Topic: When to refer a child with Cerebral Palsy for Botox and Surgery?
Talk By: Prof. Annemieke Buizer and Dr. Ronit Mesterman.
When: November 11, 2023, at 9:00 AM Eastern Time ( US / Canada ).
Prof. Annemieke Buizer, MD, PhD in Medicine, is a pediatric rehabilitation physician and full professor of pediatric rehabilitation medicine. She is head of the multidisciplinary Cerebral Palsy Center of Expertise at Amsterdam University Medical Centers in Amsterdam, The Netherlands. In her clinical work and her research, she has a special focus on personalized interventions to improve mobility and understand underlying mechanisms of motor problems (from brain to muscle) in children with cerebral palsy.
Dr. Ronit Mesterman is an Associate Professor of Pediatrics at McMaster University and the Division Head of Developmental Pediatrics and Medical Director of Developmental Pediatrics and Rehabilitation at McMaster Children's Hospital. She is certified in pediatric neurology and developmental pediatrics.
She joined the faculty at McMaster University in 2004. Her dual training reflects her philosophy that developmental pediatrics and child neurology go together, and as such, she is working clinically in both divisions. Her main clinical as well as research interests are assessment and treatment of Cerebral Palsy. She has established a very busy multidisciplinary spasticity clinic. She is a member of the executive committee of CP-Net, A research-based initiative designed to improve the care of cerebral palsy from prevention to treatment in Ontario, Canada.
Deciding when to refer a child with cerebral palsy (CP) for botulinum toxin (e.g., Botox) treatment or surgery is a complex decision. The primary goal of treatment is to improve daily life activities comfort, and/or to prevent long-term problems such as contractures. Treatment decisions are made in a multidisciplinary team and should align with the child's and family's priorities. Specific recommendations will depend on the individual child's unique circumstances, including the type and severity of CP, age, functional level, and treatment goals. Botulinum toxin injections can be used to temporarily treat spasticity or dystonia focally, while spasticity surgery has a more generalized and permanent effect. Orthopedic surgery can be considered to treat contractures and deformities and can also have a role in the prevention of (hip) luxation. Knowledge of functional prognosis is an important element in deciding about treatment options and treatment goals. The WHO's International Classification of Functioning -Children and Youth (ICF-CY) offers a useful framework to formulate goals. In summary, the decision to refer a child with cerebral palsy for botulinum toxin treatment or surgery should be made on an individual basis, taking into account the child's personal and environmental factors, the functional level, and the input of a multidisciplinary medical team.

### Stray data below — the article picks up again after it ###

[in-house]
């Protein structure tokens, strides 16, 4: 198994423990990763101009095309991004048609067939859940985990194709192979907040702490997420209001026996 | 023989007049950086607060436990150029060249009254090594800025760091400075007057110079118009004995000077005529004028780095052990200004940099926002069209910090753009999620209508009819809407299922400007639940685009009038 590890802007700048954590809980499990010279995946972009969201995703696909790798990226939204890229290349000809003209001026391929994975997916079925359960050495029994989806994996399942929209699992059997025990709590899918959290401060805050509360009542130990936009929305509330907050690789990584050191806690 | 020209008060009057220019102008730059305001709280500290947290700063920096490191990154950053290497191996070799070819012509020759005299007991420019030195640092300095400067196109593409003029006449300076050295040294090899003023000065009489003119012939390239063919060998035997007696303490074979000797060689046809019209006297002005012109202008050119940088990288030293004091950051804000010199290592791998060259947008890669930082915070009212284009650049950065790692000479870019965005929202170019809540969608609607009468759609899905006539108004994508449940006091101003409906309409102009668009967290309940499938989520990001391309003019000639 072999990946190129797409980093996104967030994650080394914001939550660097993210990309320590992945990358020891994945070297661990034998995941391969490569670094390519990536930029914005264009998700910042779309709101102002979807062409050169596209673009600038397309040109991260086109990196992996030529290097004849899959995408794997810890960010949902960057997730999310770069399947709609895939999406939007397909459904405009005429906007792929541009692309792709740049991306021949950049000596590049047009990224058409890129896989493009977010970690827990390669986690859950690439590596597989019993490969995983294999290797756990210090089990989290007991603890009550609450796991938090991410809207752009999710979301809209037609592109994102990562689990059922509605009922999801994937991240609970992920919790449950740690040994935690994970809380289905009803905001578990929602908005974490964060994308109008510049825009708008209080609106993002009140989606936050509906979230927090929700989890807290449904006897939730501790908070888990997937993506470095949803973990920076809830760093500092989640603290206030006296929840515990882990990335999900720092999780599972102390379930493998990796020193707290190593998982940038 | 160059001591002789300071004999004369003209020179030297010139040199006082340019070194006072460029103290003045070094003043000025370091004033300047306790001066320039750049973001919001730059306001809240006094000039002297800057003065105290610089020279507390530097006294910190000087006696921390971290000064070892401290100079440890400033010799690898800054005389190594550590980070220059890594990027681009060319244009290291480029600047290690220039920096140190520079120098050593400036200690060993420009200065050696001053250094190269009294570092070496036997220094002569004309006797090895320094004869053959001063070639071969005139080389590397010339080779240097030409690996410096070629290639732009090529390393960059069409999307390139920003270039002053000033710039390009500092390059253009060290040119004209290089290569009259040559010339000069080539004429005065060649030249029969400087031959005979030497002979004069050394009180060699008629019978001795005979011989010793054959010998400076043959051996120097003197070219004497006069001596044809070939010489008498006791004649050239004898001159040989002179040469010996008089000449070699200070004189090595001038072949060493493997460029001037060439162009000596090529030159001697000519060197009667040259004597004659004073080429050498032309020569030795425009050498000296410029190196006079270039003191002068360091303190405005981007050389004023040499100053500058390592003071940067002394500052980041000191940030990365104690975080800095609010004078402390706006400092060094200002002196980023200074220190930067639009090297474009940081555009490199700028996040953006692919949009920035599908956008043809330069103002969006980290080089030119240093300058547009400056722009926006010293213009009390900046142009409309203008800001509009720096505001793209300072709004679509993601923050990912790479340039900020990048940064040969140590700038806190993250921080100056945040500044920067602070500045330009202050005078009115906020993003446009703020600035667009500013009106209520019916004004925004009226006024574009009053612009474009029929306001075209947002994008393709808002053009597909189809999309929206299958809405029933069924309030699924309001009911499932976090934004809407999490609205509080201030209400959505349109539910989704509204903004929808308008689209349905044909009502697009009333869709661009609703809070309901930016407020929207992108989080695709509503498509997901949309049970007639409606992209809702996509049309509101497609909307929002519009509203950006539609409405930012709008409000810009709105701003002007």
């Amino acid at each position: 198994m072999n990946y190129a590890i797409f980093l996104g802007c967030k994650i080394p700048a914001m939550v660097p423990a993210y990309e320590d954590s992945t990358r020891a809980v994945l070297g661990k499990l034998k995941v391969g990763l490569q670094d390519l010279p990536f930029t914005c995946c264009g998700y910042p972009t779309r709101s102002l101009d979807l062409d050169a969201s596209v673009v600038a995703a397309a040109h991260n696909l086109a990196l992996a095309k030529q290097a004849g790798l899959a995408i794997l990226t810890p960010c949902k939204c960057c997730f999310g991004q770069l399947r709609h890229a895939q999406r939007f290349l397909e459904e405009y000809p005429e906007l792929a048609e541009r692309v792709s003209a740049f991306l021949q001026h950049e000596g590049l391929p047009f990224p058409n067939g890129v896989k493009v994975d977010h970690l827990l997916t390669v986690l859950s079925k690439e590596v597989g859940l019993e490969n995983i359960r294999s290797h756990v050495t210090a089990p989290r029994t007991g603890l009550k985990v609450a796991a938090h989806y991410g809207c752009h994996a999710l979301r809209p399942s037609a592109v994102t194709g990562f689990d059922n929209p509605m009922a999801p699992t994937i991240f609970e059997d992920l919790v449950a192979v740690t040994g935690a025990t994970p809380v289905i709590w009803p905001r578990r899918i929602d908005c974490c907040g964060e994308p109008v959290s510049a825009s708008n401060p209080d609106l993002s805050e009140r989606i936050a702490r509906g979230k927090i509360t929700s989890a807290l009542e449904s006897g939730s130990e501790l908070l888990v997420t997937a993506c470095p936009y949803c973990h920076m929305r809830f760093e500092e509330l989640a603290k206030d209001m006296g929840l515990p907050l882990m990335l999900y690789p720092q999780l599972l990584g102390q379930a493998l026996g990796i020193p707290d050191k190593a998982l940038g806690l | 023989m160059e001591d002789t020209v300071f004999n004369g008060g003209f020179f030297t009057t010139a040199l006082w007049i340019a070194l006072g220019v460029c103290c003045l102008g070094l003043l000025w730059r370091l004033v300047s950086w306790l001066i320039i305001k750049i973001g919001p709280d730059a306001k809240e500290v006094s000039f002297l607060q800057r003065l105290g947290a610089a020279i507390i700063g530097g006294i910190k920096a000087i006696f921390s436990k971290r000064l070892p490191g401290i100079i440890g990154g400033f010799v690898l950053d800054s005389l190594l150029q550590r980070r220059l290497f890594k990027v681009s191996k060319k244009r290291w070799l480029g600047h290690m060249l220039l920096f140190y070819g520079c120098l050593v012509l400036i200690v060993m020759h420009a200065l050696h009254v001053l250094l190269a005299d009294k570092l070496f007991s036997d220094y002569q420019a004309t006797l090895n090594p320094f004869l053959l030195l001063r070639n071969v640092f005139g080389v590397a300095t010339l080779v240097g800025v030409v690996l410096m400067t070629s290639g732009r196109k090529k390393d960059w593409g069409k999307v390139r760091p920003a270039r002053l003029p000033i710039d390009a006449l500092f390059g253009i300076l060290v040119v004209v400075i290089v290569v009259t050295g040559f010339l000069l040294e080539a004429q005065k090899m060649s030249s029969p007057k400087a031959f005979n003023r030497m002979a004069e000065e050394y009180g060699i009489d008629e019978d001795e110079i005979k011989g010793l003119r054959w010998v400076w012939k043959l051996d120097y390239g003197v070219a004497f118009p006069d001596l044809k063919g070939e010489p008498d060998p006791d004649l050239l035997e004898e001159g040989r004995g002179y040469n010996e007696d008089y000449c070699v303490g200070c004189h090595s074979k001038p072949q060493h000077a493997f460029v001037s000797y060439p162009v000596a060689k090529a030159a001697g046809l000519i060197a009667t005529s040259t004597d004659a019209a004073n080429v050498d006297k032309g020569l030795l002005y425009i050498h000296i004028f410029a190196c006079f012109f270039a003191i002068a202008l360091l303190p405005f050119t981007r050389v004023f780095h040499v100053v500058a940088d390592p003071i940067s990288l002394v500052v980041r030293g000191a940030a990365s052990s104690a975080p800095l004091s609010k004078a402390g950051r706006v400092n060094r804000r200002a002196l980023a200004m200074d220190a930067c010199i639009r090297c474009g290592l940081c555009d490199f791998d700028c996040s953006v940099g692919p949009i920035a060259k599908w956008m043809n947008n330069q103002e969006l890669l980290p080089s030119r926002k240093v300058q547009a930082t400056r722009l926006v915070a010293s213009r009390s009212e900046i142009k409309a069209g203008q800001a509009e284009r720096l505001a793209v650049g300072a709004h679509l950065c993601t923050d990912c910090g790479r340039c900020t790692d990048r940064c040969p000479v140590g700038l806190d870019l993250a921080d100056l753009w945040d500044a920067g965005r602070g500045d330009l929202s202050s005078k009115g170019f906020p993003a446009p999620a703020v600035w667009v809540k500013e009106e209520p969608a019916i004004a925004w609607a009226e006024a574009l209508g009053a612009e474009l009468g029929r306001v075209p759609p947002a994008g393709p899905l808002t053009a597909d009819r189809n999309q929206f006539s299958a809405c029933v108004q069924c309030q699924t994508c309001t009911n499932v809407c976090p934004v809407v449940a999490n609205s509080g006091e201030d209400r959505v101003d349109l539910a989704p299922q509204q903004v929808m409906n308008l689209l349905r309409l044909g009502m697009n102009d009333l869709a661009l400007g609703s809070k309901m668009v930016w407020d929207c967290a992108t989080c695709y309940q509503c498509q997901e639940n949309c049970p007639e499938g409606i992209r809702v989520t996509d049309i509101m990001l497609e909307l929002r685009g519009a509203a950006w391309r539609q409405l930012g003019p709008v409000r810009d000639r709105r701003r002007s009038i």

During the grand round, treatment options for children with CP, the evidence for their efficacy, and a framework for clinical reasoning and decision-making will be presented. By attending the session, you will be able to learn the following points:
- Awareness of the scientific evidence of botulinum toxin treatment and surgery for improving function in children with CP.
- Understanding how motor impairments such as spasticity are related to mobility limitations in children with CP.
- Formulating treatment goals for children with CP according to the ICF-CY, considering functional prognosis.
- Familiarity with a framework for making treatment decisions and referring.